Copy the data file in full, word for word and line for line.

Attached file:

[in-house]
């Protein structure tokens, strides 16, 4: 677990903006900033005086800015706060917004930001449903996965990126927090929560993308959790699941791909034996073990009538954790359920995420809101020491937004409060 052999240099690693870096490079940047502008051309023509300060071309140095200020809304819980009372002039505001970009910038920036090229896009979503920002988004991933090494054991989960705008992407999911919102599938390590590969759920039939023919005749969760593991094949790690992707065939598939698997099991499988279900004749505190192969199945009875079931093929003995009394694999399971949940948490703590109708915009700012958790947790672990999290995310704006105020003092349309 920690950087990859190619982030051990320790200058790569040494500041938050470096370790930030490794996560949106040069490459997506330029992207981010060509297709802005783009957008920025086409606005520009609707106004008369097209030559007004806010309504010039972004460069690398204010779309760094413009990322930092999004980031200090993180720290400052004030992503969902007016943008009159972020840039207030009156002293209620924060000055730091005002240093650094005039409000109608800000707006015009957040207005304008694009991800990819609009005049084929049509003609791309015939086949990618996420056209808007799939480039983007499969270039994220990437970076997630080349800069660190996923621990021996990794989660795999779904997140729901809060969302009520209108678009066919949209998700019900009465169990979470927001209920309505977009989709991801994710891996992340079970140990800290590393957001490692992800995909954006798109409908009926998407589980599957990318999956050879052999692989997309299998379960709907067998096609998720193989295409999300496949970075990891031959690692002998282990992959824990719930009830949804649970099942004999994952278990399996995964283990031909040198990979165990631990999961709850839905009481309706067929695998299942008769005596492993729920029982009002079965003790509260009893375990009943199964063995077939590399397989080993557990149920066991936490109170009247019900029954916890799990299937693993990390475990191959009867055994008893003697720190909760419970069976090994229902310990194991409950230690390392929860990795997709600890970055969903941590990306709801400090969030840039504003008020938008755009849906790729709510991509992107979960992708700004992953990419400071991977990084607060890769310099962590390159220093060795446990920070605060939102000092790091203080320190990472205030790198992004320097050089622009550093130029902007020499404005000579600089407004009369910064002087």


[in-house]
């Protein structure tokens, strides 16, 4: 677990903006900033005086800015706060917004930001449903996965990126927090929560993308959790699941791909034996073990009538954790359920995420809101020491937004409060 052999240099690693870096490079940047502008051309023509300060071309140095200020809304819980009372002039505001970009910038920036090229896009979503920002988004991933090494054991989960705008992407999911919102599938390590590969759920039939023919005749969760593991094949790690992707065939598939698997099991499988279900004749505190192969199945009875079931093929003995009394694999399971949940948490703590109708915009700012958790947790672990999290995310704006105020003092349309 920690950087990859190619982030051990320790200058790569040494500041938050470096370790930030490794996560949106040069490459997506330029992207981010060509297709802005783009957008920025086409606005520009609707106004008369097209030559007004806010309504010039972004460069690398204010779309760094413009990322930092999004980031200090993180720290400052004030992503969902007016943008009159972020840039207030009156002293209620924060000055730091005002240093650094005039409000109608800000707006015009957040207005304008694009991800990819609009005049084929049509003609791309015939086949990618996420056209808007799939480039983007499969270039994220990437970076997630080349800069660190996923621990021996990794989660795999779904997140729901809060969302009520209108678009066919949209998700019900009465169990979470927001209920309505977009989709991801994710891996992340079970140990800290590393957001490692992800995909954006798109409908009926998407589980599957990318999956050879052999692989997309299998379960709907067998096609998720193989295409999300496949970075990891031959690692002998282990992959824990719930009830949804649970099942004999994952278990399996995964283990031909040198990979165990631990999961709850839905009481309706067929695998299942008769005596492993729920029982009002079965003790509260009893375990009943199964063995077939590399397989080993557990149920066991936490109170009247019900029954916890799990299937693993990390475990191959009867055994008893003697720190909760419970069976090994229902310990194991409950230690390392929860990795997709600890970055969903941590990306709801400090969030840039504003008020938008755009849906790729709510991509992107979960992708700004992953990419400071991977990084607060890769310099962590390159220093060795446990920070605060939102000092790091203080320190990472205030790198992004320097050089622009550093130029902007020499404005000579600089407004009369910064002087």